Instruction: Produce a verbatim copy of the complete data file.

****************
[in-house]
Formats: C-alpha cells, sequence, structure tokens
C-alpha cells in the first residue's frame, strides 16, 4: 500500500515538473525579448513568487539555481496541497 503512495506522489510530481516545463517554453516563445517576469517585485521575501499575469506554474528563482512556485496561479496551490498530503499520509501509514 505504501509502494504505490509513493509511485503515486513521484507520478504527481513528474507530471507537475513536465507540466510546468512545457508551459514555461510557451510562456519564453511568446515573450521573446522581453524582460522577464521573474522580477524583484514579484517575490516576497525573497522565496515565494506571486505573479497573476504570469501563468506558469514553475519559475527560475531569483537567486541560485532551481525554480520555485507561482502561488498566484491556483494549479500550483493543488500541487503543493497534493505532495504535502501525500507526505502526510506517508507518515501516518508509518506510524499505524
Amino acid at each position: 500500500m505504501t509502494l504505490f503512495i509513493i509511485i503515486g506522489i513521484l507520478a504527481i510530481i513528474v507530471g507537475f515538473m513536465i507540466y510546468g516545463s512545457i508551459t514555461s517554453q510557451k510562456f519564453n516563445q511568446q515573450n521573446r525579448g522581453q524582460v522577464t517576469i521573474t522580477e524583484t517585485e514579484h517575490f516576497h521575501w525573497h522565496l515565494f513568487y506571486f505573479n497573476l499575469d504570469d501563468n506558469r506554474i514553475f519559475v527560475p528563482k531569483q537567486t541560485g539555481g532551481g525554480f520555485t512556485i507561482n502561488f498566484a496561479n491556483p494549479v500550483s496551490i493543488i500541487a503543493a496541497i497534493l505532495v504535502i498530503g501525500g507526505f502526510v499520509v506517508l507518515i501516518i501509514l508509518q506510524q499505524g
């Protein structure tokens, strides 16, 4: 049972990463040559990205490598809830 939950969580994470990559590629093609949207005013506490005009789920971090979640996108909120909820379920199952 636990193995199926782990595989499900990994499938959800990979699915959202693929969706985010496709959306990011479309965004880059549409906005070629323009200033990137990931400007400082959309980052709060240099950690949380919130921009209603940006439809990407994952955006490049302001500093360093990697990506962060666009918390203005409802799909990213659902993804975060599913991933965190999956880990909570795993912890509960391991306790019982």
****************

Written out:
[in-house]
Formats: C-alpha cells, sequence, structure tokens
C-alpha cells in the first residue's frame, strides 16, 4: 500500500515538473525579448513568487539555481496541497 503512495506522489510530481516545463517554453516563445517576469517585485521575501499575469506554474528563482512556485496561479496551490498530503499520509501509514 505504501509502494504505490509513493509511485503515486513521484507520478504527481513528474507530471507537475513536465507540466510546468512545457508551459514555461510557451510562456519564453511568446515573450521573446522581453524582460522577464521573474522580477524583484514579484517575490516576497525573497522565496515565494506571486505573479497573476504570469501563468506558469514553475519559475527560475531569483537567486541560485532551481525554480520555485507561482502561488498566484491556483494549479500550483493543488500541487503543493497534493505532495504535502501525500507526505502526510506517508507518515501516518508509518506510524499505524
Amino acid at each position: 500500500m505504501t509502494l504505490f503512495i509513493i509511485i503515486g506522489i513521484l507520478a504527481i510530481i513528474v507530471g507537475f515538473m513536465i507540466y510546468g516545463s512545457i508551459t514555461s517554453q510557451k510562456f519564453n516563445q511568446q515573450n521573446r525579448g522581453q524582460v522577464t517576469i521573474t522580477e524583484t517585485e514579484h517575490f516576497h521575501w525573497h522565496l515565494f513568487y506571486f505573479n497573476l499575469d504570469d501563468n506558469r506554474i514553475f519559475v527560475p528563482k531569483q537567486t541560485g539555481g532551481g525554480f520555485t512556485i507561482n502561488f498566484a496561479n491556483p494549479v500550483s496551490i493543488i500541487a503543493a496541497i497534493l505532495v504535502i498530503g501525500g507526505f502526510v499520509v506517508l507518515i501516518i501509514l508509518q506510524q499505524g
């Protein structure tokens, strides 16, 4: 049972990463040559990205490598809830 939950969580994470990559590629093609949207005013506490005009789920971090979640996108909120909820379920199952 636990193995199926782990595989499900990994499938959800990979699915959202693929969706985010496709959306990011479309965004880059549409906005070629323009200033990137990931400007400082959309980052709060240099950690949380919130921009209603940006439809990407994952955006490049302001500093360093990697990506962060666009918390203005409802799909990213659902993804975060599913991933965190999956880990909570795993912890509960391991306790019982």